It rained overnight. Early this morning, it's lightly misting. I leave the deck door slightly ajar so the Pooch can come in and out at will. I fix my breakfast and offer Pucci bacon ends and $1.00 a can wet cat food. He's scattered his dry cat food over the kitchen floor. He decides to eat last night's leftover, something too gross for me to describe in my pre-lunch mode. I'm scheduling a morning in which I can putter.
I step out on the deck before I go upstairs to change into work clothing. The sky is totally overcast but the mist has subsided. It's delightfully cool. Pairs of geese fly overhead honking. An anonymous bird is singing a song that translates to you're a pervert ( I swear that's what it sounded like) or a bird version of tweet, tweet, tweet. Mother Earth is fully in bloom. My brain functions around an ongoing garden plan. It's the part right next to what's there to eat? and I'm horny. The past few warm, sunny days has everyone in the area working the fields. Yesterday, I planted the remaining crops except corn and carrots. I'll wait until more farmers in the area are planting field corn. The conditions are perfect for sowing tiny carrot seeds in moist warm soil. I'd also reminded myself that transplanting cabbages is ideal in rainy cool weather.
It's cool enough for a denim jacket. I grab a hoe, garden rake and seeds and walk to the far end of the front field. There's space next to the wax beans. Overnight something has dug around the wood stake marking the end of the bean row. Seeds are scattered about. Varmint alert, priority one. I jump in the pick up and drive to the neighbors to get my live trap. Then I open the barn and get all the folk art crows and other strange animals I've created over the winters, place them in the truck bed and scatter crow magnums ( 36" high crows) uncommon crows(normal size birds), Heckle and Jeckle type crows and the live trap next to the spot where I originally discovered the damage.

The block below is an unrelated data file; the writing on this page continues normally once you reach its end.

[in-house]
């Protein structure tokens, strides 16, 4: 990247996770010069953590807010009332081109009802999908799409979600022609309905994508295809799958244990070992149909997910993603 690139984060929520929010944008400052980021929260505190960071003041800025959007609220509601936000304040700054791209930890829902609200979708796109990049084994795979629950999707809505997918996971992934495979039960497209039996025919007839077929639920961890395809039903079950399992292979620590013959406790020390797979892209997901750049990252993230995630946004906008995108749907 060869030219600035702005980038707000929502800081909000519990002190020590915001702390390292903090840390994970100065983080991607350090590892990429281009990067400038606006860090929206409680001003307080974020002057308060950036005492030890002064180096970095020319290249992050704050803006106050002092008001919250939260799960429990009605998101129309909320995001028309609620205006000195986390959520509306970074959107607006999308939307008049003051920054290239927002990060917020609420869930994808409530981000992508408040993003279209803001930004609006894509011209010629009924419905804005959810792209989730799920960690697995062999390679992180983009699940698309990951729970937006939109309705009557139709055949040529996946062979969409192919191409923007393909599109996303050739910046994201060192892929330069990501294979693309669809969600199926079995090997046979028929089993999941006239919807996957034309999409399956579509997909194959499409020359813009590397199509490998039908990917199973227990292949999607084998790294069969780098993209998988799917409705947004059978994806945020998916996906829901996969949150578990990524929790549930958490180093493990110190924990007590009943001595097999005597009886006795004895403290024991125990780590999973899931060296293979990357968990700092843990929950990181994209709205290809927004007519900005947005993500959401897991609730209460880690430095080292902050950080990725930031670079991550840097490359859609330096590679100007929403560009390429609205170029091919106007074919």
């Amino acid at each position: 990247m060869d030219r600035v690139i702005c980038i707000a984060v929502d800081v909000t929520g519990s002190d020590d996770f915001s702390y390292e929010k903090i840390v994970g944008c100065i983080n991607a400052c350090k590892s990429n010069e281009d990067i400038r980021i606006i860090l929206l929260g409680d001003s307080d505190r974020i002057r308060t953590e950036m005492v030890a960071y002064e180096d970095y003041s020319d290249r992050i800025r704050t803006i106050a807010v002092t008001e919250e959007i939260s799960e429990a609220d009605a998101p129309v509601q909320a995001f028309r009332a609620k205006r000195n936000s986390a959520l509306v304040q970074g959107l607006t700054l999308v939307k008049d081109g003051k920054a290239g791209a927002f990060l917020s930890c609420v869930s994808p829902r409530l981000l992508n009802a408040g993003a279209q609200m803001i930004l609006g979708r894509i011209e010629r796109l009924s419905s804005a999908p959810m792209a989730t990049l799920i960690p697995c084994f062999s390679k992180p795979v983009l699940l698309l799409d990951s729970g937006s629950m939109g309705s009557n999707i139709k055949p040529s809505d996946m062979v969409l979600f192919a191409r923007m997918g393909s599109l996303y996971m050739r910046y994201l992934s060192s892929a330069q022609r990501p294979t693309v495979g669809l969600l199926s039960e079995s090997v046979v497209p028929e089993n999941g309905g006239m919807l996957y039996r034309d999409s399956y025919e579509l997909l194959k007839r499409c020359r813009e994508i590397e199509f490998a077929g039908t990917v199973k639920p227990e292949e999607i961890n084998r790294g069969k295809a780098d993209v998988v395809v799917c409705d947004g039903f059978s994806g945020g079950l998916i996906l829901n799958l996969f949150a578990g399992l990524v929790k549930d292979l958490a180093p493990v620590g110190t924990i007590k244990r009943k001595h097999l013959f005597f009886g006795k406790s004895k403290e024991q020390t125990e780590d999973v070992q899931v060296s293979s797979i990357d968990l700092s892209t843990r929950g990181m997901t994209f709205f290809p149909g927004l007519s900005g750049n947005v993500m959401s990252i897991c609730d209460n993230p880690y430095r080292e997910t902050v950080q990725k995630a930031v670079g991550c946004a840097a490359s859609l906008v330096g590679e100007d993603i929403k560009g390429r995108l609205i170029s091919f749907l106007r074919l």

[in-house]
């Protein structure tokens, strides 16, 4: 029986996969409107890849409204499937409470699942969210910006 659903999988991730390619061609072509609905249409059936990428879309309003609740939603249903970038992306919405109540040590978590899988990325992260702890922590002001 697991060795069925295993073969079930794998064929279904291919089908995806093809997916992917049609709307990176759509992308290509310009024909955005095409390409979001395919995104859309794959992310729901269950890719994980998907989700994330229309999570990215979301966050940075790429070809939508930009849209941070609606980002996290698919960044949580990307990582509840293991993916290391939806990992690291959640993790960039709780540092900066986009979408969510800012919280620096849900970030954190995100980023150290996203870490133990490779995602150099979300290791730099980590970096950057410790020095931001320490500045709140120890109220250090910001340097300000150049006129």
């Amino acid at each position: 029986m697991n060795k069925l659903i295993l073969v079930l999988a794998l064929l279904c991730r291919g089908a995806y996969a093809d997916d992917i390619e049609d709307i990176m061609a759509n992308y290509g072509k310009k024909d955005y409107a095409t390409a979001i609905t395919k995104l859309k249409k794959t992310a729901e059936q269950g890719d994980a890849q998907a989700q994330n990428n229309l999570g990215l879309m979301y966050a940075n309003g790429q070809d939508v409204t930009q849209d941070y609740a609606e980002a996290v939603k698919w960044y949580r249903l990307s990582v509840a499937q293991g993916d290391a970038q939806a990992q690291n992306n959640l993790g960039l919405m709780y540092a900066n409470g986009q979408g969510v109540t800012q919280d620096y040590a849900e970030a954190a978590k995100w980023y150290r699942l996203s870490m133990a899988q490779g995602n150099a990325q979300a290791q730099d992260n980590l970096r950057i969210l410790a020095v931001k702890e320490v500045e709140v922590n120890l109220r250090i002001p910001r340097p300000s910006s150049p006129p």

With the garden protected my last task is to aim the spot lights on the barn toward the garden. Then I remember, I'd left the deck door open. I imagine a raccoon at the cat's dry food dish and walk back to the house. The Pooch is happily munching on a field mouse.
I guess field mice have better flavor than the $1.00 a can cat food. I go back to the garden knowing that it could pour at any moment which is good for the baby cabbages I'm digging up and ripping apart. When I have set twenty five new pine stakes next to each plant to thwart the moles that tunnel under my garden, I wonder if I should water the new transplants or wait until it rains. If I wait, it won't rain. I haul four watering cans out to the vegetable plots and carefully make a pool around each transplant. If I carefully pack soil around the new plants, there will still be air pockets. The water helps to settle the plants and ease the shock they experience. A few fall over from fright. The Pooch walks down the lane toward the river, glancing back at me standing and counting cabbage plants. It's as if he's asking, "Is it OK Dad? Can I go down to the river? Please." Before lunch I take a few shots of trees blooming. Here's one of my favorites.
I stop counting cabbages at 50. In the basement is a whole metal shelf of sauerkraut from 2006. What am I going to do with all this cabbage. I decide to make sausage and sauerkraut for lunch.
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